This paper seeks to examine ways in which the film To Sir with Love illustrates several longstanding issues and tensions related to the sociology of education. It is also aims to show how this film (and, by implication, other popular films) can be used to advance understanding among students of educational leadership, organization theory, and the sociology of education.
Approaching its 40th anniversary, To Sir with Love is generally considered to be a classic portrayal of a teacher's struggle to engage a group of disengaged and rebellious students in a working class London school. Yet the film also highlights longstanding issues and tensions peculiar to schooling and teaching. From sociological and social‐psychological perspectives, this paper examines this film's underlying meanings and suggests how it can be used to advance understanding among students of educational leadership, organization theory, and the sociology of education.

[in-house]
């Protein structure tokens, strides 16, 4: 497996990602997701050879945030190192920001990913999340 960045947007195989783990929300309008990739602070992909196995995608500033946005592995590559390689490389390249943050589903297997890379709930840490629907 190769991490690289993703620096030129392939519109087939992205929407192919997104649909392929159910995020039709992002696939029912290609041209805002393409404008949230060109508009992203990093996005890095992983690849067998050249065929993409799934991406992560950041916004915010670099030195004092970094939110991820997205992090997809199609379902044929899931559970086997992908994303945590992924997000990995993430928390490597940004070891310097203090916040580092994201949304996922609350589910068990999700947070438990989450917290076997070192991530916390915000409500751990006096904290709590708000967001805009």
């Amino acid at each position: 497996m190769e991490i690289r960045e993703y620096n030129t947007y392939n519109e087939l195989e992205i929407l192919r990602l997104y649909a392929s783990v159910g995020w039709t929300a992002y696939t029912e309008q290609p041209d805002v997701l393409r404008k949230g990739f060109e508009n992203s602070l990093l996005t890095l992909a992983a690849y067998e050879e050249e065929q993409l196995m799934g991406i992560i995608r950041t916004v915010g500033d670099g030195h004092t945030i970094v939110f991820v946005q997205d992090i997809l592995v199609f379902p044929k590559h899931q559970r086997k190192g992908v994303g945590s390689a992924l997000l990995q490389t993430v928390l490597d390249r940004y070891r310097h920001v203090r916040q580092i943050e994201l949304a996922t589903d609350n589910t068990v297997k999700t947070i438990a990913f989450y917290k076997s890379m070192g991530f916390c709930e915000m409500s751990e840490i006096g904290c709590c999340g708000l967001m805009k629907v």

Although the paper focuses on teacher‐student‐peer social interaction, it largely leaves issues of race and class for others to address.
Implicitly and explicitly, the paper highlights the value of using popular film to promote understanding of problems related to educational policy and leadership.
A lively discussion, an attempt to construct (rather than deconstruct) new meanings from a classic text.
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